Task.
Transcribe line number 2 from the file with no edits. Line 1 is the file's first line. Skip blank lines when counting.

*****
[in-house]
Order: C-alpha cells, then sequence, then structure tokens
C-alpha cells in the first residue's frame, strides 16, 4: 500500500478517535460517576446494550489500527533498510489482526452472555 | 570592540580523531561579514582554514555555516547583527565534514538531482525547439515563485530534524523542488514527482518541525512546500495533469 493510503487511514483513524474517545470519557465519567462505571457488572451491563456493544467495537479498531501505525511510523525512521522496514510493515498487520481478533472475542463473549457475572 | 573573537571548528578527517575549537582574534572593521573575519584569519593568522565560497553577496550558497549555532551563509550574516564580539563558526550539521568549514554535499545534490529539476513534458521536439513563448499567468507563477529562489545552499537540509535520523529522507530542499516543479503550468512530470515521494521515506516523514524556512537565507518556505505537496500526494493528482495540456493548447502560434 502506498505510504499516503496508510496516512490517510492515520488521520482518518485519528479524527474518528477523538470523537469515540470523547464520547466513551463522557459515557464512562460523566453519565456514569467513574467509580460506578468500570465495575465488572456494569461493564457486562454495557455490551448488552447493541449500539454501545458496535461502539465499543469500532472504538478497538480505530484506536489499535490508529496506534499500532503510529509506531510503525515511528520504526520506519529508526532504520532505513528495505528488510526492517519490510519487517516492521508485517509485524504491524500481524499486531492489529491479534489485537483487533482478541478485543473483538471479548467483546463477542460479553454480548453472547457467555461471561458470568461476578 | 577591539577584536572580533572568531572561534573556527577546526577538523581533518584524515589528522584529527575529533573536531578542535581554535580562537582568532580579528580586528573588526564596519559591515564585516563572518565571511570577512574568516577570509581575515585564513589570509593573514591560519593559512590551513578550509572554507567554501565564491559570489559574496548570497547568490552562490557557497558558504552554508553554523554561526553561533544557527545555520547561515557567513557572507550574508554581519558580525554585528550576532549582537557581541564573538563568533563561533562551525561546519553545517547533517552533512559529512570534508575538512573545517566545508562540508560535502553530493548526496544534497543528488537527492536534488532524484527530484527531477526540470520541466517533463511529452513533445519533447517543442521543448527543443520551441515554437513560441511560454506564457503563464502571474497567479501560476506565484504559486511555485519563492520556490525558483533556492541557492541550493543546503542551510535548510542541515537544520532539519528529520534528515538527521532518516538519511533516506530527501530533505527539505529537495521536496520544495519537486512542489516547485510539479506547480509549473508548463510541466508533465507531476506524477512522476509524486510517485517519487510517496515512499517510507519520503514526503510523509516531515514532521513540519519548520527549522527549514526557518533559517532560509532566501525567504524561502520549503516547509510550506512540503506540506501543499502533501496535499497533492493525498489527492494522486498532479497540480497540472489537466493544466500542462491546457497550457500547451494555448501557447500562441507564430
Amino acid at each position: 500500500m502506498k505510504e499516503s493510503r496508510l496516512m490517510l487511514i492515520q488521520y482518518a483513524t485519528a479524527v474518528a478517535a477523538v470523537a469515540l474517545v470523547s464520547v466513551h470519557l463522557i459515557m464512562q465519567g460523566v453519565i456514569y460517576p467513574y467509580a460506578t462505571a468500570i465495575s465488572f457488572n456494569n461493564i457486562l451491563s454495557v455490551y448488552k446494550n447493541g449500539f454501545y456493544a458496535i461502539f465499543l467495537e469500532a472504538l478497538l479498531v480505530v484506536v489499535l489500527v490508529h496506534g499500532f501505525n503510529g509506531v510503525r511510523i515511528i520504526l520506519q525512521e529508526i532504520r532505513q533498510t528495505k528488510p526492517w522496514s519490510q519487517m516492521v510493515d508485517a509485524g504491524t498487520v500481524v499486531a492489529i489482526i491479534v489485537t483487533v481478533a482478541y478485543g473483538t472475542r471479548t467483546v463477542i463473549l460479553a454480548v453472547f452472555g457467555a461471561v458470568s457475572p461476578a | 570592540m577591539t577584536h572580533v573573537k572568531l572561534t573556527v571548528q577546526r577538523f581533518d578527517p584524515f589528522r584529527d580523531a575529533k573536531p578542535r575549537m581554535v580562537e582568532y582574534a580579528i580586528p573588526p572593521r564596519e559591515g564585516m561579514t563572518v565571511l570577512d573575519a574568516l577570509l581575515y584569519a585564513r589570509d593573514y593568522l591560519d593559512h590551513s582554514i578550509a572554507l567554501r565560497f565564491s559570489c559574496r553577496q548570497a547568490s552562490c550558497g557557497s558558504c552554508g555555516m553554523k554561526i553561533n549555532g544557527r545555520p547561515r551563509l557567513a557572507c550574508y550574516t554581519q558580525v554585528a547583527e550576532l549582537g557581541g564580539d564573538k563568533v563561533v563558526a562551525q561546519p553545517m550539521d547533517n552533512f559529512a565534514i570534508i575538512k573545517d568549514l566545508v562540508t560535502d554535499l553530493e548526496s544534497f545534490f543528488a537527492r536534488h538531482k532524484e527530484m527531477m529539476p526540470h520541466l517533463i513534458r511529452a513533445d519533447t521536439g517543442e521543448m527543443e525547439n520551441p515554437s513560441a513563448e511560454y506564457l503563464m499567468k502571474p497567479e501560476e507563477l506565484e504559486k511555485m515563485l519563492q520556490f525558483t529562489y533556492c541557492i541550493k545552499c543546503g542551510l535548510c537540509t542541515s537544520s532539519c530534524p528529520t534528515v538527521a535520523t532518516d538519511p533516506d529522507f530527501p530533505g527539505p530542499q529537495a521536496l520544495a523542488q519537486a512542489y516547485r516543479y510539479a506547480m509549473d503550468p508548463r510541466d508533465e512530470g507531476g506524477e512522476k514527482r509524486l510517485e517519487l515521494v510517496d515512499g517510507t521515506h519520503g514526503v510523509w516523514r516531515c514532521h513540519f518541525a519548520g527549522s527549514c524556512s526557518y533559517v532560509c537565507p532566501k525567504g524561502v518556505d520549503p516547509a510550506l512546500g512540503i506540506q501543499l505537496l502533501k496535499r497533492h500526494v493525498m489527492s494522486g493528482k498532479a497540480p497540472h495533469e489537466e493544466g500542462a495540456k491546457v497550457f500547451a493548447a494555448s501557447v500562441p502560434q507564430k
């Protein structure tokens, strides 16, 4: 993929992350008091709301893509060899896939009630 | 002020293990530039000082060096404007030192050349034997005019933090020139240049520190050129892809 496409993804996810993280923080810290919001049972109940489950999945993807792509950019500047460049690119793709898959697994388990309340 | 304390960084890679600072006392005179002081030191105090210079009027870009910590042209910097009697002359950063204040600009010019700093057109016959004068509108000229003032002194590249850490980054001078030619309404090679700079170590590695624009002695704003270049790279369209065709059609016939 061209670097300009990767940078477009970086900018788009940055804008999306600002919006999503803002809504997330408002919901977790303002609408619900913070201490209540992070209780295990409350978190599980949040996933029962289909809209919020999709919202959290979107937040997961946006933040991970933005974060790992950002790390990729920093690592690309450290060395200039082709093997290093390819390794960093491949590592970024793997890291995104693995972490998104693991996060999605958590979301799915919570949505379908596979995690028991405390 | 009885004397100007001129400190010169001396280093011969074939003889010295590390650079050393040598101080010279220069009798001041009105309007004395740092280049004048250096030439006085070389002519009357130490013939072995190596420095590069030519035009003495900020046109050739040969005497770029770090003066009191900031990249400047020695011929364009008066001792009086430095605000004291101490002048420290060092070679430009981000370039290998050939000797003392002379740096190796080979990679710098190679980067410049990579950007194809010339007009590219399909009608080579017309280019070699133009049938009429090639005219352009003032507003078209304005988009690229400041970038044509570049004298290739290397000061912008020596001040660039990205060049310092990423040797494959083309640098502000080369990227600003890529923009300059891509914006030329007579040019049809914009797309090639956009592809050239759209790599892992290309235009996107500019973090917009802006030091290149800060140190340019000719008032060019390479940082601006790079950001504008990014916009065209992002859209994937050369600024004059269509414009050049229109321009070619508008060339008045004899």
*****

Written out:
Order: C-alpha cells, then sequence, then structure tokens